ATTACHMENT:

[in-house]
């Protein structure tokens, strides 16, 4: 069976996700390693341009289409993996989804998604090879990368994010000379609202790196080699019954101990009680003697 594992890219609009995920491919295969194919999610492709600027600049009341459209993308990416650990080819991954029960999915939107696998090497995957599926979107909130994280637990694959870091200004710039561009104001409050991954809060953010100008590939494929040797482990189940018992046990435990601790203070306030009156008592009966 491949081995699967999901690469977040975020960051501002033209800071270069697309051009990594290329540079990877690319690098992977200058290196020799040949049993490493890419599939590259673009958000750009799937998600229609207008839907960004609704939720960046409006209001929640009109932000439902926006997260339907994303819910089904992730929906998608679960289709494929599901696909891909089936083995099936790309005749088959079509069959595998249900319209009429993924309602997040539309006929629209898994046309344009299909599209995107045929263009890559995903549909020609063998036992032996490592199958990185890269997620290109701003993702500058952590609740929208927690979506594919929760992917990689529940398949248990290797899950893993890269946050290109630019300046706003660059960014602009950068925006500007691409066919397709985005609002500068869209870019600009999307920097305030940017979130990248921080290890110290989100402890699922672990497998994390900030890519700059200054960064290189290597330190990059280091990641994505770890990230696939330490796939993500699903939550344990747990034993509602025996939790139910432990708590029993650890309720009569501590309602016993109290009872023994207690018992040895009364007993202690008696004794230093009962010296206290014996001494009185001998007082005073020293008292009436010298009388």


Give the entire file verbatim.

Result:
[in-house]
């Protein structure tokens, strides 16, 4: 069976996700390693341009289409993996989804998604090879990368994010000379609202790196080699019954101990009680003697 594992890219609009995920491919295969194919999610492709600027600049009341459209993308990416650990080819991954029960999915939107696998090497995957599926979107909130994280637990694959870091200004710039561009104001409050991954809060953010100008590939494929040797482990189940018992046990435990601790203070306030009156008592009966 491949081995699967999901690469977040975020960051501002033209800071270069697309051009990594290329540079990877690319690098992977200058290196020799040949049993490493890419599939590259673009958000750009799937998600229609207008839907960004609704939720960046409006209001929640009109932000439902926006997260339907994303819910089904992730929906998608679960289709494929599901696909891909089936083995099936790309005749088959079509069959595998249900319209009429993924309602997040539309006929629209898994046309344009299909599209995107045929263009890559995903549909020609063998036992032996490592199958990185890269997620290109701003993702500058952590609740929208927690979506594919929760992917990689529940398949248990290797899950893993890269946050290109630019300046706003660059960014602009950068925006500007691409066919397709985005609002500068869209870019600009999307920097305030940017979130990248921080290890110290989100402890699922672990497998994390900030890519700059200054960064290189290597330190990059280091990641994505770890990230696939330490796939993500699903939550344990747990034993509602025996939790139910432990708590029993650890309720009569501590309602016993109290009872023994207690018992040895009364007993202690008696004794230093009962010296206290014996001494009185001998007082005073020293008292009436010298009388």